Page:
Tag Archives: race

Go Went Gone by Jenny Erpenbeck. Translated from the German by Susan Bernofsky

Go Went Gone Title: Go Went Gone
Author: Jenny Erpenbeck
Translated from the German by Susan Bernofsky
Publisher: Portobello Books Ltd
ISBN: 978-1846276200
Genre: Literary Fiction
Pages: 304
Source: Publisher
Rating: 5 Stars

“Go Went Gone” is an unusual book. Also, it isn’t an easy read. At least, it wasn’t for me. It took me a while to get into the book and understand its nuances. However, once I was say three chapters in, I started enjoying this read a lot, actually to a point that I felt sad when the book ended. Erpenbeck has always taken on issues so huge in her books and actually delivered. I remember reading “The End of Days” and “Visitation” and being awestruck by the writing. And just like those books, “Go Went Gone” is a book that talks of the impact of the political on personal and what place does the past and present have in history after all.

Richard has spent his life as a university professor, immersed in books and ideas and has now retired with nothing to do. He steps into the streets of Berlin and discovers a new community on Alexanderplatz – a tent city of sorts, established by African asylum seekers. He is confused. On one hand, he wants to get to know these new people and on the other he hesitates.

I loved the simplicity with which the plot is unravelled and yet there is so much going on – the complex layers of race, class, community and prejudice. What struck me the most was Richard’s ageing and his reluctance to change and at the same time his curiosity toward it as well. The writing is subtle enough to give readers signs and cues as the story moves along, which makes Jenny Erpenbeck truly one of the best European writers there is. She slices the book scene by scene – so much so that isolated situations and scenes come together so beautifully – even if at a later stage. She also at the same time, takes no sides. She doesn’t want Richard to be a caricature and also understands his point of view.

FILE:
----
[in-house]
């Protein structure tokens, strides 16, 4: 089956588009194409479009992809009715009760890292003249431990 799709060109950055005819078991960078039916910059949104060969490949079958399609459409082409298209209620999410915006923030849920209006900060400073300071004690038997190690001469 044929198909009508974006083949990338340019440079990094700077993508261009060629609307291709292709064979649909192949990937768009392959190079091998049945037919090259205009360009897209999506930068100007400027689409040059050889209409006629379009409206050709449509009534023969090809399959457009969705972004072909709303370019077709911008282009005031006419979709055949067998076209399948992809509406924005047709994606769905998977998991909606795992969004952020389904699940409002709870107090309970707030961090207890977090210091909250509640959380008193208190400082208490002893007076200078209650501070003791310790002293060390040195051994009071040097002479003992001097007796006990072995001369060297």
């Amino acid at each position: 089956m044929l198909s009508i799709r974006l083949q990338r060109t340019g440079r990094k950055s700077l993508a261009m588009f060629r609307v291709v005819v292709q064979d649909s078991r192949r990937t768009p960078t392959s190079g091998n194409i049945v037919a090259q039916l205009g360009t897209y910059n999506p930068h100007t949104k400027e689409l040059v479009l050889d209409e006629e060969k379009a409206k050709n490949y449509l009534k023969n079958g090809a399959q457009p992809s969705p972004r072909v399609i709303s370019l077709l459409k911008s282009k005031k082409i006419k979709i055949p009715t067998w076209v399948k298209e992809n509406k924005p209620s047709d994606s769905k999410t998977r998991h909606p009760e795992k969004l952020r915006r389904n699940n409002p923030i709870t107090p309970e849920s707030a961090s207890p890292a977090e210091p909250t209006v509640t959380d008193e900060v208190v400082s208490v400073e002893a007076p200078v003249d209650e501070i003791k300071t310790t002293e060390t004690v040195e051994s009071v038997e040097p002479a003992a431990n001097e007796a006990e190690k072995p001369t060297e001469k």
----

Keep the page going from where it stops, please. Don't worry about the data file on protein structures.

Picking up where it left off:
The political angles in the book are real – the Western ideologies and stance toward the European refugee crisis and how it can be solved for. More than anything else though, it is the story of one man who has more in common with people he doesn’t know than he realizes.“Go Went Gone” is the kind of read that cannot be gulped in one go. It must be savoured. And yes please pay attention to the silences in scenes as well – that say so much and yet can be missed if you look the other way.

Americanah by Chimamanda Ngozi Adichie

americanah-by-chimamanda-ngozi-adichie Title: Americanah
Author: Chimamanda Ngozi Adichie
Publisher: Anchor Books, Vintage
ISBN: 978-0307455925
Genre: Literary Fiction
Pages: 588
Source: Personal Copy
Rating: 5 Stars

I did not know what took me this long to reread this book. I remember reading it in 2013, when it was published and I promised a friend that I would get back to it soon – reread it that is. I reread it this month, after three years and was stunned yet again, just as I was when I first read it.

How do you describe a flawless novel such as “Americanah”? How do you review it? How do you describe your feelings to people as you read it, with a hunger and also knowing that you must starve yourself for it, should it get over too soon? While this book is about race at the heart and core of it, it is also a lot more than just that. May be this will be a good start to letting you know more about the book. I for one was riveted. My mind is still reeling from the characters, their lives, their perceptions, opinions, views and how it feels when you are almost an alien in another country.

“Americanah” is fodder for the mind, heart and soul. It may sound cliché when I say this, but that’s what it was for me. It is the story of two Nigerians, each trying to find their place in the world – from school to college to working in countries that they have experienced only in movies, comics, books or TV shows. There is certain neatness to the writing – it is neither convoluted, nor simple at the same time. It deals with issues; it feels personal at the same time and an all-encompassing read.